Thursday, November 17, 2011

Chile Rellenos

I found this great video from a wonderful woman who has great videos that will teach you how to make real Mexican food. Please see this video on how the bread the Chiles, I have left the way I do it in so you can choose which one you want to try. I am yet to try this new method, but will likely switch to it as it makes much less of a mess.

WARNING: Careful where you put your hands while making this, and if you can wear gloves.

Have you ever been to a mexican restaurant and ordered one of these?

Well, let me back up.... way back in graduate school I had the opportunity to go to Mexico to look at the overwintering site of the Monarch butterfly.  Yeah, it was amazing and you should do it if you get a chance, but let me tell you what else was awesome.  THE FOOD!!  I specifically recall this dish I tried for the first time called the chile relleno (pronounced ray-ay-no).  It was amazing so naturally when I gat back to states I wanted to eat another.  I ordered one in a local "mexican" restaurant and thought it was alright but not as good as the one I had in mexico.  I thought I would just go to another restaurant and see if they had better ones. A few tries later at different restaurants had me confused because no matter where I went they were all eerily the same.  So I went to Mexican food mecca, Mi Cabanita to get one, but they don't sell them.  

I knew something was wrong!  If the Cabanita doesn't sell it you usually don't want it, but I wanted one so of course I would just have to do it myself.  

I enlisted the help of Dr. Chiro and MutherMusk and after a few attempts I have ironed out the details of making the chiles, which are almost as good as the one I had in Mexico.

Now back to the eerily similar chiles I was getting in restaurants.  Once I figured out how long it took to make these (they are worth the effort) I realized the ones in the restaurants are frozen.  They are made in a factory somewhere! This epiphany explained why they were all the same no matter where I went.

Here is a list of ingredients.

Poblano Peppers
Your favorite frying oil
Your favorite rice
Your favorite meat
Masa Harina or just plain old flour
Your favorite cheeses

The lion's share of the work is done in prepping the peppers so prepare yourself.

You need to remove the skin of the pepper, but first you must blacken them to get the skin off. 

Fire up your grill and roast the peppers until all the skin is black, if you don't have a grill a large pan with high heat will also work just as well.

Now that your peppers are all black you need to put them in an airtight container so they can bask in their own steamy heat for at least 10 minutes.

Here are the peppers in the container pre-lid.

Now that your peppers have sat and are all wrinkled you need to take off their skin.   Don't worry about them coming apart as you will see in this photo there is no way to take the next step of getting the seeds out without splitting them open.  This is no big deal because when you fry them they will be fused back together.  Below you will see a closer view of the pepper after blackening and sitting, skinning, and deseeding.

Now once you pop open your pepper and get the bulk of the seeds out you'll have a few stragglers that can be a pain to get out, but I figured out a great way to remove them.  All you have to do is fill a bowl with malt liquor and submerge your pepper, the majority of the seeds will sink and you have a clean pepper.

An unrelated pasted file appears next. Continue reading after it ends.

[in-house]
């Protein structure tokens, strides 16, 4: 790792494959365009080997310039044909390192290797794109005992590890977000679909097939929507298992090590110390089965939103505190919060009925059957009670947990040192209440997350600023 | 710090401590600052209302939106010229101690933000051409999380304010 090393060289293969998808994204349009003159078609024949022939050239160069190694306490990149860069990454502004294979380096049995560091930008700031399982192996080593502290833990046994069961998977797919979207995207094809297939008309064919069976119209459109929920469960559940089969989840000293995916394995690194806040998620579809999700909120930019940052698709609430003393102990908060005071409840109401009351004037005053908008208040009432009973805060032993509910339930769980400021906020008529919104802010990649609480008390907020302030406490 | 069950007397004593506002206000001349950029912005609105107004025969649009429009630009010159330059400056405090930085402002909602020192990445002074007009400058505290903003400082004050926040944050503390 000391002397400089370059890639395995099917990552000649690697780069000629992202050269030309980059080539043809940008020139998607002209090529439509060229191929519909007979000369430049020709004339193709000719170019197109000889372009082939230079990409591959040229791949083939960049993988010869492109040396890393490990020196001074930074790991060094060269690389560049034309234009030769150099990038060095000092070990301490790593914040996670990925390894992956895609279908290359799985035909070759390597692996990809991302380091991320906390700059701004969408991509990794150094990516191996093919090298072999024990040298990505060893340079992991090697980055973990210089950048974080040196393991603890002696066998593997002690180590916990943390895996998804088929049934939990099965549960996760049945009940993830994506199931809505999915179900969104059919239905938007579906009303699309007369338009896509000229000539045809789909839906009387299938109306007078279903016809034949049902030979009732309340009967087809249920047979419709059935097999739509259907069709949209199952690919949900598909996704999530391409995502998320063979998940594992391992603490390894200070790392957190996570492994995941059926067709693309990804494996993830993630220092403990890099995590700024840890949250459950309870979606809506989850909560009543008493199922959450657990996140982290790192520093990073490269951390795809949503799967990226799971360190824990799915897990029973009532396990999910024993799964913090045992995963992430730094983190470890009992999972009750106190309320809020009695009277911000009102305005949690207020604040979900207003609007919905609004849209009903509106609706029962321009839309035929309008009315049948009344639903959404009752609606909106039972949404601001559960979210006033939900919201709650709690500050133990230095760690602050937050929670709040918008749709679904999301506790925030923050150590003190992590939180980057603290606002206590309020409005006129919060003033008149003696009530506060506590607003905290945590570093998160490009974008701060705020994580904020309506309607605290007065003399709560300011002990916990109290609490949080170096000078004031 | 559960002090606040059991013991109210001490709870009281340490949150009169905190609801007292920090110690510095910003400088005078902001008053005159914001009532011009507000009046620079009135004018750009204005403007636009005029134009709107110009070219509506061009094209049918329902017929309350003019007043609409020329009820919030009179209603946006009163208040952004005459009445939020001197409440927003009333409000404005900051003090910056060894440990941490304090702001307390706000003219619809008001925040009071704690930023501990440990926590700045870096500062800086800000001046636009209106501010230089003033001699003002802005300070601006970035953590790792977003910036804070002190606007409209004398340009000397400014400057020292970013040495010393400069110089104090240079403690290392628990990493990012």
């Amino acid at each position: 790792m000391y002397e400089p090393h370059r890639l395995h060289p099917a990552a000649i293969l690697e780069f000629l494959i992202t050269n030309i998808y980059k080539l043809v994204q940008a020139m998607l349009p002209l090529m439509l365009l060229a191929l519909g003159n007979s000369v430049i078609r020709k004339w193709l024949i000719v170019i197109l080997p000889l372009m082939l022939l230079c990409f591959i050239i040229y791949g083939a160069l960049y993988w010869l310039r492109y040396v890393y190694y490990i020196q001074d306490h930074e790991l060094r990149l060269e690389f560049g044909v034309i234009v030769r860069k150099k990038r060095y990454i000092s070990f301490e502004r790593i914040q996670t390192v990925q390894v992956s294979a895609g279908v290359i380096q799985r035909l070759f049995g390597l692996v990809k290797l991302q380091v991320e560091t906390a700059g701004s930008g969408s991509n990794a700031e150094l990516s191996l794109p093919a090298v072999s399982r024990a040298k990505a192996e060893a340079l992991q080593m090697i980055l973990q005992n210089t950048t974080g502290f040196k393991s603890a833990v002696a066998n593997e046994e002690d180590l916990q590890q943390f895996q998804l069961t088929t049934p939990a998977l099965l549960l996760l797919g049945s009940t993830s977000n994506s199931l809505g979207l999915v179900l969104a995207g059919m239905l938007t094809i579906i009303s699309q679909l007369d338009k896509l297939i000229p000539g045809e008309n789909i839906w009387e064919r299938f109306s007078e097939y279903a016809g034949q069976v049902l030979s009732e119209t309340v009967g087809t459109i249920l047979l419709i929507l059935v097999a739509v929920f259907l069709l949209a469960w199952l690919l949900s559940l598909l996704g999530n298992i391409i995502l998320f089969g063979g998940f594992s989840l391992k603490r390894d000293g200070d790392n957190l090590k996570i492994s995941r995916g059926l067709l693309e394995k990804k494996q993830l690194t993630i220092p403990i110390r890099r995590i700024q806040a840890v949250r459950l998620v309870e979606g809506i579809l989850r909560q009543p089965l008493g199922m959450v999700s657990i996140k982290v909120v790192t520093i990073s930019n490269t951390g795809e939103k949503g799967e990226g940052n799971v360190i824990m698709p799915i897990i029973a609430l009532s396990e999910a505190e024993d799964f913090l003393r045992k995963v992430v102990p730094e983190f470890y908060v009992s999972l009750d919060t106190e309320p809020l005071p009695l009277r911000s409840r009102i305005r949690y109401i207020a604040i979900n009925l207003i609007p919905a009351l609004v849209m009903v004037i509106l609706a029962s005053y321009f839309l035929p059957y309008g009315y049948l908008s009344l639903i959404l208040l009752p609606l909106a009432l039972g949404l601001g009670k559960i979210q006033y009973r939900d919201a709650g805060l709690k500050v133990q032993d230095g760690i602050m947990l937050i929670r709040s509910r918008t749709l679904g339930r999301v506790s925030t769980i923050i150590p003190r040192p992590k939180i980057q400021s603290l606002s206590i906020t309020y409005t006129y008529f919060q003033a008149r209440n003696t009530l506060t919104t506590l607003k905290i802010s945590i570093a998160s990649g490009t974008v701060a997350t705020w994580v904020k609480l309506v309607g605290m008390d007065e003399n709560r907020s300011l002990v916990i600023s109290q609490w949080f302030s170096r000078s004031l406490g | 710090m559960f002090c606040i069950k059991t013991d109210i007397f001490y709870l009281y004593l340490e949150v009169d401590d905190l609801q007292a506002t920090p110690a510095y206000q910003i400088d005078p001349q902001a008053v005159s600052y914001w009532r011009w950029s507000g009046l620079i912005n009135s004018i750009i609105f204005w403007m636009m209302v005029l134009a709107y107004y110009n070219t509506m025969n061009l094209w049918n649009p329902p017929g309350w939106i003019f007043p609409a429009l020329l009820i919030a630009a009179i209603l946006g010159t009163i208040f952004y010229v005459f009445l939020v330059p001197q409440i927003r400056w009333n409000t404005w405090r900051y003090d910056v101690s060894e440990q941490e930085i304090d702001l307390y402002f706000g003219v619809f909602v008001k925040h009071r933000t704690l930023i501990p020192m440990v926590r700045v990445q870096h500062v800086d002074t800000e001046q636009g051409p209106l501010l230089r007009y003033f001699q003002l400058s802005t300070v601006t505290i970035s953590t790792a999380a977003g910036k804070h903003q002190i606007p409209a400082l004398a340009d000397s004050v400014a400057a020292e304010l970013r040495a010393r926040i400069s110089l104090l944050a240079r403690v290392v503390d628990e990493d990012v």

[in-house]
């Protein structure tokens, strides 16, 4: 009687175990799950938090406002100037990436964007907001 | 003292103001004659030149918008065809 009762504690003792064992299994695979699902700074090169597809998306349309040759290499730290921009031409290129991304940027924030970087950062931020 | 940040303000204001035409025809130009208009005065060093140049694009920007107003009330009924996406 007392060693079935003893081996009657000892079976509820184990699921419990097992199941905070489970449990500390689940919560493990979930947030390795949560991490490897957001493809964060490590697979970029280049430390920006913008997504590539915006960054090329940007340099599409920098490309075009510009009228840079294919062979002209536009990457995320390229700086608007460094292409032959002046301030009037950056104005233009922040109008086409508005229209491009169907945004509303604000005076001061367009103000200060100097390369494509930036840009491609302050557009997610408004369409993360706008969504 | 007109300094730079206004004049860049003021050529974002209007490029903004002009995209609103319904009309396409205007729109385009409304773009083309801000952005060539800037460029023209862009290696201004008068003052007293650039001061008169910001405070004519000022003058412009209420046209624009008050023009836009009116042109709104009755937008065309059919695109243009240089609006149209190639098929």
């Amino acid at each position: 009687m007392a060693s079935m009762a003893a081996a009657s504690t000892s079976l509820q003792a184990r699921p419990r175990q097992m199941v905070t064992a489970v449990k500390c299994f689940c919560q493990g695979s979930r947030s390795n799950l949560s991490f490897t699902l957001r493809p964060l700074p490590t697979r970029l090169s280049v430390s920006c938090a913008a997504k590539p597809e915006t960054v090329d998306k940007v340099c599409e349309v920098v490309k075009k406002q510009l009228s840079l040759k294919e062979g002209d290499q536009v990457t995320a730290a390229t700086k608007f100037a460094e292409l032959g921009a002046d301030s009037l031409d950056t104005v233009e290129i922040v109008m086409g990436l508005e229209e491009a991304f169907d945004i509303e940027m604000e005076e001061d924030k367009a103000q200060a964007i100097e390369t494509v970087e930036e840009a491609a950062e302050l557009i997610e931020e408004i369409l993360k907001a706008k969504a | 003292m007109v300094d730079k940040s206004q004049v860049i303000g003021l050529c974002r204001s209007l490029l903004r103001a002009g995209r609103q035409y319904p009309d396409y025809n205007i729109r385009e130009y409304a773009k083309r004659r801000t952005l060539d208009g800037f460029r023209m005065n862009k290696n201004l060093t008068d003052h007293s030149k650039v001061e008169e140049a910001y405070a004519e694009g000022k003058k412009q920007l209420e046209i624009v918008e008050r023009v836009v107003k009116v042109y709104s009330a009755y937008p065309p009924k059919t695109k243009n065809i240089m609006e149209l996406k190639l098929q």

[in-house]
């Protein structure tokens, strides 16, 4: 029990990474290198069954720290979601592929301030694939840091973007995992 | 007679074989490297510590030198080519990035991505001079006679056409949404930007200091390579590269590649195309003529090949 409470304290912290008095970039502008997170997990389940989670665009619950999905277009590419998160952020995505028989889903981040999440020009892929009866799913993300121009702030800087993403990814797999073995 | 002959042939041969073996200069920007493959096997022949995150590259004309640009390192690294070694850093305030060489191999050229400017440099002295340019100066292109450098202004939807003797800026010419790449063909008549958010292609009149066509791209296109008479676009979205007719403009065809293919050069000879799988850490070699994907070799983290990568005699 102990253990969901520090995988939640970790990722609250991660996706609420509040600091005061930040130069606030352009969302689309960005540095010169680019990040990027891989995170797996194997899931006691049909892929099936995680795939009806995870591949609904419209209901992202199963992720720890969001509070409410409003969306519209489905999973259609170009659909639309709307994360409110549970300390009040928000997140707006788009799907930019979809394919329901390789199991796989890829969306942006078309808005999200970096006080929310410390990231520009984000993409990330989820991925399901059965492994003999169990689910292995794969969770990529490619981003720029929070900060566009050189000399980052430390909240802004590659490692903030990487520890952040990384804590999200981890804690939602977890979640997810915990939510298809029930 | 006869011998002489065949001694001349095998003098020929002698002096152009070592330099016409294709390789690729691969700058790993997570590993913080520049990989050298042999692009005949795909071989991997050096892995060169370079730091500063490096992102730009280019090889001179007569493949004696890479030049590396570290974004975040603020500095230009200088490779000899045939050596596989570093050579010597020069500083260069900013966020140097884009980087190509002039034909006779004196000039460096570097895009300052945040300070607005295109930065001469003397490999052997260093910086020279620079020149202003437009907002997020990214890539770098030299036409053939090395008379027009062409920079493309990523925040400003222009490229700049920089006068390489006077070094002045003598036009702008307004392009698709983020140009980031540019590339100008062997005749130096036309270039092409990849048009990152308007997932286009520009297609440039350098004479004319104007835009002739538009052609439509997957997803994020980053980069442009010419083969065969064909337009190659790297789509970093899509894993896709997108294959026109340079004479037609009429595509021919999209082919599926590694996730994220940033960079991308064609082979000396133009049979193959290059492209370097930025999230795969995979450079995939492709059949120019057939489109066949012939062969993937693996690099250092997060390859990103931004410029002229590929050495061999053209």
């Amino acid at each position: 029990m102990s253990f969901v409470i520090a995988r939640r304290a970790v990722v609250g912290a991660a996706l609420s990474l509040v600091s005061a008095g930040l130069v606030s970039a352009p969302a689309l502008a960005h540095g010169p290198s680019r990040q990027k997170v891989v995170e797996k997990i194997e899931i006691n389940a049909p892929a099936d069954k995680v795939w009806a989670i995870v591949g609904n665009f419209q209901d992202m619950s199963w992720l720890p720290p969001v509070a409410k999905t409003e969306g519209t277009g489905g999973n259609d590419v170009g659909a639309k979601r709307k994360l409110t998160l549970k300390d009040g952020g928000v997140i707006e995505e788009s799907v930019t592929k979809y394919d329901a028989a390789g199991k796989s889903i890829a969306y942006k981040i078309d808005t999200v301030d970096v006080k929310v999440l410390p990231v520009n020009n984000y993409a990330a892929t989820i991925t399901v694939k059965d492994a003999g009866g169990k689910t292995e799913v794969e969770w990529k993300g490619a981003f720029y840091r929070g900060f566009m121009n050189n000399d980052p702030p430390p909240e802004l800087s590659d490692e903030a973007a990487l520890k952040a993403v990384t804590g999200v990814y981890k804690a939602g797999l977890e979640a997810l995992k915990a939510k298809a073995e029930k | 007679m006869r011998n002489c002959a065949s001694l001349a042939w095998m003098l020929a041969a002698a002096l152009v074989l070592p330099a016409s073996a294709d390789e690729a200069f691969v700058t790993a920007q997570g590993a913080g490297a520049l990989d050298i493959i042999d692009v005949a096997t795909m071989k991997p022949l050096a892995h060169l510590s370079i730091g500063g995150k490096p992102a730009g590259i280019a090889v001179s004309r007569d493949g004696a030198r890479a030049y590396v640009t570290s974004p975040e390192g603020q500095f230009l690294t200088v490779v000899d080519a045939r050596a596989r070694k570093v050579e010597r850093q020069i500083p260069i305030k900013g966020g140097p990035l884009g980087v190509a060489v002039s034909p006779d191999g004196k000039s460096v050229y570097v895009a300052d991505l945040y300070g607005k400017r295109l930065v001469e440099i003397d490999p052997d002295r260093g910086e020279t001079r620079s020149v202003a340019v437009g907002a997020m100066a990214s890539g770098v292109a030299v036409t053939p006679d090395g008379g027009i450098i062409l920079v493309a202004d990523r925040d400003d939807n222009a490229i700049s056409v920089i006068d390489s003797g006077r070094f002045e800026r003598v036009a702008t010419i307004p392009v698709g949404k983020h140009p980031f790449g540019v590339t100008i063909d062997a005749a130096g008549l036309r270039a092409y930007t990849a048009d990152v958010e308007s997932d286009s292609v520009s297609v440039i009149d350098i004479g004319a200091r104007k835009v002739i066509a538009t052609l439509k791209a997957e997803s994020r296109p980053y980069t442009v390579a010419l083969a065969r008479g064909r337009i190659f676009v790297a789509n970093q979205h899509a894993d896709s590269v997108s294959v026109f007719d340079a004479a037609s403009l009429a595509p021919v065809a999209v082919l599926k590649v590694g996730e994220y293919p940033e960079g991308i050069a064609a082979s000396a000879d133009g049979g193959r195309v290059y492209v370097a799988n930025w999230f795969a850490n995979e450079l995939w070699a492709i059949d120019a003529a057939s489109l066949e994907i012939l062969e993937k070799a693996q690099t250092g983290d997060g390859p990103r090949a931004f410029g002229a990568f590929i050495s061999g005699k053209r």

Really it's just water that was colored by the peppers, but I'm sure malt liquor would work as well.

Now you can make your filling to stuff the peppers.  I like to use cheese, rice, meat, and onions.  I apologize for the lack of pictures, but all you do is mix your filling together in a pot.  It helps if the fillings are cold, that way the fillings will pack into a pellet that will fit right into your peppers.  This eliminates the the filling falling out when you are frying the peppers and rolling them in egg and flour.

Now prepare three stations of flour egg flour or if you can masa harina-egg-masa harina.  Masa harina is a type of corn flour, but regular white flour works well too.

Always work in the same direction when rolling your stuffed peppers in the stations.  It helps if one person can do the rolling and the other can keep an eye on your pan full of hot oil because the hands that do the rolling are going to get filthy.  The first round of flour gives the egg something to stick to, and the egg then gives the next round of flour something to stick to.

Place your peppers in carefully so you don't cook yourself and let them sit for about a minute. You can then roll them over so the other side is cooked, or whilst letting them sit you can spoon hot oil on them so you don't even have to turn them.  Cooking time is minimal, less than two minutes total.

Now plate your treasure and enjoy with more cheese.  These are plated with MutherMusk's famous black bean and lentil soup.

It's a wise idea to make as many as you have time for. They will freeze well after you stuff them. That way when you want some next time you just defrost and fry. Just like in the restaurant.

Cleanup NOTE:  I hate to waste things so I make dog treats with the leftover egg and flour. I combine all three stations into one and mix to make little dumplings. Then I put them in the hot oil until they are crispy.  After removing them from the oil you can do one of two thing.  You can give them to your dog, which I wouldn't advise, or you can put a bit of salt and sugar on them and eat them yourself.  I recommend eating them, the salt and sugar go well with the chile flavoured dumplings.